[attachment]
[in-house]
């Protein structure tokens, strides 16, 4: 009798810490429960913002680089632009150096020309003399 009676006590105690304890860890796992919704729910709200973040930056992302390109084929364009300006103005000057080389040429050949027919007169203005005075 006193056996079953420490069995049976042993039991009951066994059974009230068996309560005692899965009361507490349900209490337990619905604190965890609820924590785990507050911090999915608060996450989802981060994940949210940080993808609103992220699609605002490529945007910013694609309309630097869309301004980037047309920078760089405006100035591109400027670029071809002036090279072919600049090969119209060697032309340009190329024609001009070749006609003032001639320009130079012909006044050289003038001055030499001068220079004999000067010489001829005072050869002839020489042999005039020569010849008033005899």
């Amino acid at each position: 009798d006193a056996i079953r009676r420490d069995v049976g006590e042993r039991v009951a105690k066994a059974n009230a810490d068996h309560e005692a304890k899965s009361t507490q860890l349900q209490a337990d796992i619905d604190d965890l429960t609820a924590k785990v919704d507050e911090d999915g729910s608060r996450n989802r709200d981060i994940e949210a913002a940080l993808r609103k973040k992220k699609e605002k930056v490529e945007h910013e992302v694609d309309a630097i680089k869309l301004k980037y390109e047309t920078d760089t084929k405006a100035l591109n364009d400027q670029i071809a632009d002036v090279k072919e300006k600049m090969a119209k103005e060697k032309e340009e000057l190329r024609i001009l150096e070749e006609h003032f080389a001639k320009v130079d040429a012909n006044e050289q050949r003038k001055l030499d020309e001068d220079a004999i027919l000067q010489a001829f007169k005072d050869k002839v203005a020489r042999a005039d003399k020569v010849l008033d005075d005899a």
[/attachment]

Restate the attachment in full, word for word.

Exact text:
[in-house]
């Protein structure tokens, strides 16, 4: 009798810490429960913002680089632009150096020309003399 009676006590105690304890860890796992919704729910709200973040930056992302390109084929364009300006103005000057080389040429050949027919007169203005005075 006193056996079953420490069995049976042993039991009951066994059974009230068996309560005692899965009361507490349900209490337990619905604190965890609820924590785990507050911090999915608060996450989802981060994940949210940080993808609103992220699609605002490529945007910013694609309309630097869309301004980037047309920078760089405006100035591109400027670029071809002036090279072919600049090969119209060697032309340009190329024609001009070749006609003032001639320009130079012909006044050289003038001055030499001068220079004999000067010489001829005072050869002839020489042999005039020569010849008033005899």
């Amino acid at each position: 009798d006193a056996i079953r009676r420490d069995v049976g006590e042993r039991v009951a105690k066994a059974n009230a810490d068996h309560e005692a304890k899965s009361t507490q860890l349900q209490a337990d796992i619905d604190d965890l429960t609820a924590k785990v919704d507050e911090d999915g729910s608060r996450n989802r709200d981060i994940e949210a913002a940080l993808r609103k973040k992220k699609e605002k930056v490529e945007h910013e992302v694609d309309a630097i680089k869309l301004k980037y390109e047309t920078d760089t084929k405006a100035l591109n364009d400027q670029i071809a632009d002036v090279k072919e300006k600049m090969a119209k103005e060697k032309e340009e000057l190329r024609i001009l150096e070749e006609h003032f080389a001639k320009v130079d040429a012909n006044e050289q050949r003038k001055l030499d020309e001068d220079a004999i027919l000067q010489a001829f007169k005072d050869k002839v203005a020489r042999a005039d003399k020569v010849l008033d005075d005899a």